Somalia: Thousands Protest Against Truck Bombings

People chant slogans as they protest against the deadly bomb attack in Mogadishu on October 15, 2017, after a truck bomb exploded outside of the Safari Hotel on a busy road junction, levelling buildings and leaving many vehicles in flames. The death toll from a massive weekend truck bomb in a busy shopping district of Mogadishu surged to at least 137, police said today, warning it could rise further after one of the worst-ever attacks to hit war-torn Somalia. / AFP PHOTO / Mohamed ABDIWAHAB

Thousands of Somalis took the streets on Wednesday to protest against the group behind the truck bombings. The large crowd defied police, who initially opened fire to stop the crowd from entering the area where the truck bombings happened.

On Saturday, two bombings left hundreds dead and hundreds more injured. It was initially revealed by authorities that the bombings, which happened in a busy area of Mogadishu, had left at least 20 people dead. The death toll ended up being hundreds more after emergency teams entered the scene.

The large crowd chanted slogans and demonstrated against the attacks but police started opening fire to stop the protesters from entering the area. Emergency teams said two people were injured when police opened fire. A pregnant protester was evacuated from the protest, according to an official. He also said that the two people injured were also protesting and that they were hit by bullets that the police fired to disperse the crowd that was attempting to enter the area by force.

Security forces eventually allowed the crowd to enter because the protest was too big to control. A mother who lost six of her relatives in the attack said that they are demonstrating against the terrorists that massacred their people and that they entered the road by force. The protesters were allowed to enter but security forces sat nearby and watched closely to prevent any situation from getting out of control.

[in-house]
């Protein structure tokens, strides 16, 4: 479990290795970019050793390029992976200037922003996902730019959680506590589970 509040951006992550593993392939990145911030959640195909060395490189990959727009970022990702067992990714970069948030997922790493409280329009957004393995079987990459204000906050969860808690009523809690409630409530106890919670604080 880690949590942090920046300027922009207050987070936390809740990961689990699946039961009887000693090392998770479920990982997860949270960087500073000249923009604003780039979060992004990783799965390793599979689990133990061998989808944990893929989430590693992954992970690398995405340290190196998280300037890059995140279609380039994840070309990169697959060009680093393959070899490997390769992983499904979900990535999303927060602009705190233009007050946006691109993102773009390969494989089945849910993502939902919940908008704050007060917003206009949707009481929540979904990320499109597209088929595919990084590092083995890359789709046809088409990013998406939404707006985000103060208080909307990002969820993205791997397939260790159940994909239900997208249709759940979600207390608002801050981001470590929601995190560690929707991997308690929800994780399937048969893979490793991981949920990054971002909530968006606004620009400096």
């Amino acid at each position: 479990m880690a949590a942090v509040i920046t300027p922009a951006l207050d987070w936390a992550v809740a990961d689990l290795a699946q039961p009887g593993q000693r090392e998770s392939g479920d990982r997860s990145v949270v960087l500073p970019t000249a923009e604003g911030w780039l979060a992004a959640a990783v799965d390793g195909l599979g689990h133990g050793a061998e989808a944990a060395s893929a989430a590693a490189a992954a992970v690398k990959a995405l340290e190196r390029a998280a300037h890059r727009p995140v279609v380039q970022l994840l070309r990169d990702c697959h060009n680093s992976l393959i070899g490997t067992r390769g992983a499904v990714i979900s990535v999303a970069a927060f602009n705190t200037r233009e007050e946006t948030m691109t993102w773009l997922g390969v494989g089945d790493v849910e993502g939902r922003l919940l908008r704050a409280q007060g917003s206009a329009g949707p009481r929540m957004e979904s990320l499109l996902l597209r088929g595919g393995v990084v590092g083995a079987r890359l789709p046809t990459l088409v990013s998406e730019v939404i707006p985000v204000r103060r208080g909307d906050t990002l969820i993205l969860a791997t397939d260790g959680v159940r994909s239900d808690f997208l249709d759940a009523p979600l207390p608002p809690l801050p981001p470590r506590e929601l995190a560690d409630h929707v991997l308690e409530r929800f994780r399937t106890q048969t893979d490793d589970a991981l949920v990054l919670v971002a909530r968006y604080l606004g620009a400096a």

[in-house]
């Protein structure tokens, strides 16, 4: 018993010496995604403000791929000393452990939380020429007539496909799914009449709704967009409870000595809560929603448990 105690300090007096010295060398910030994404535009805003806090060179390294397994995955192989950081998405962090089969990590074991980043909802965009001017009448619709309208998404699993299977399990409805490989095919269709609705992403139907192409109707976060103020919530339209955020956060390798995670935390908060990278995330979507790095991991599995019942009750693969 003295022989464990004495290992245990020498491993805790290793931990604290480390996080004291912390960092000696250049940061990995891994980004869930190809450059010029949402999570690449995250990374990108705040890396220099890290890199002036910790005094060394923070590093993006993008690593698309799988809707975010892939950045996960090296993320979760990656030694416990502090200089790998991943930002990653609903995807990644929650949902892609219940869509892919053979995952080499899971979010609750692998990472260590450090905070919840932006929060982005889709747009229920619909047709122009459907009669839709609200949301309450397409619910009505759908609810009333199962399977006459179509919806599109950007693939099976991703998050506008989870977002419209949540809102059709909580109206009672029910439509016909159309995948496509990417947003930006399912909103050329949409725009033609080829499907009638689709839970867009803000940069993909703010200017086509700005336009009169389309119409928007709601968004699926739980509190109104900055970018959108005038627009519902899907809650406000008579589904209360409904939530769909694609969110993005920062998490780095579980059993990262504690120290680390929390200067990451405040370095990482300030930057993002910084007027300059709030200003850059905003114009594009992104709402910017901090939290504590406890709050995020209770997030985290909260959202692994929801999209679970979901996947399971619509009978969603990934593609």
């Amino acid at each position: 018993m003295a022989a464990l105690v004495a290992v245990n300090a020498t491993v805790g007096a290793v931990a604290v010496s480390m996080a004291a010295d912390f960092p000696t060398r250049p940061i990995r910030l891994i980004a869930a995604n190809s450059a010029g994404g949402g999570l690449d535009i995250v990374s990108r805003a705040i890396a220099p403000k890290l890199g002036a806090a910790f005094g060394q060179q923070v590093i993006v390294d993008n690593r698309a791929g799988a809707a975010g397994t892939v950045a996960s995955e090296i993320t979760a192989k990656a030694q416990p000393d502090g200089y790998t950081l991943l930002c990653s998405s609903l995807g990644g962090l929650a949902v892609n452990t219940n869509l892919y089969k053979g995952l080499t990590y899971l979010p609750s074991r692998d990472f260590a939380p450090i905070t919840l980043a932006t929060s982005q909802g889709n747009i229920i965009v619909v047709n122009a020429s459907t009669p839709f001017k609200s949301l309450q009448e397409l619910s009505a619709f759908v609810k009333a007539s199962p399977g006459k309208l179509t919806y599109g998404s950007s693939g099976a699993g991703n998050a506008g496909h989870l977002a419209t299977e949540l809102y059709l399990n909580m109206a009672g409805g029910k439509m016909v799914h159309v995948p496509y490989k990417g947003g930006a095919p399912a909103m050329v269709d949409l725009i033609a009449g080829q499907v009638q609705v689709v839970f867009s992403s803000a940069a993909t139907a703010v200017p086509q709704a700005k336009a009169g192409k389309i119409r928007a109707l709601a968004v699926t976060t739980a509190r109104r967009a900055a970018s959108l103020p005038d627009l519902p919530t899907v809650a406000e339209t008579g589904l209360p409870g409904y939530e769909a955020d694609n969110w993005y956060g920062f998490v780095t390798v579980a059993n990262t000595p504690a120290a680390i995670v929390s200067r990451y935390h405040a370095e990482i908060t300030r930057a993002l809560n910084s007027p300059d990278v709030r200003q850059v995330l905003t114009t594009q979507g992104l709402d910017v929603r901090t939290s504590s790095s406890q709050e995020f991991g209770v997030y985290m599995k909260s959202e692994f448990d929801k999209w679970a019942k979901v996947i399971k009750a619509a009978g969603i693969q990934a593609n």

Just a few days after the attack, the government buried over 150 victims that could not be identified. A police captain told Reuters that for some who could not see their friends or family, the only chance they have is to at least get to the place where they were killed.

The protest was mainly against al Shabaab, the group that authorities believe was behind the attack. The group has not claimed responsibility but authorities believe it was them because they have done similar attacks in the past. The group has been losing territory in recent years but they have continued their attacks on security forces and civilians. Somali officials recently told The Guardian that the man who set off the bomb was a former soldier in the country’s army who left to join the group.

The large protest is the second against the truck bombings. In the city of Dhusamareb, residents also took the streets to protest against the two bombings in the capital.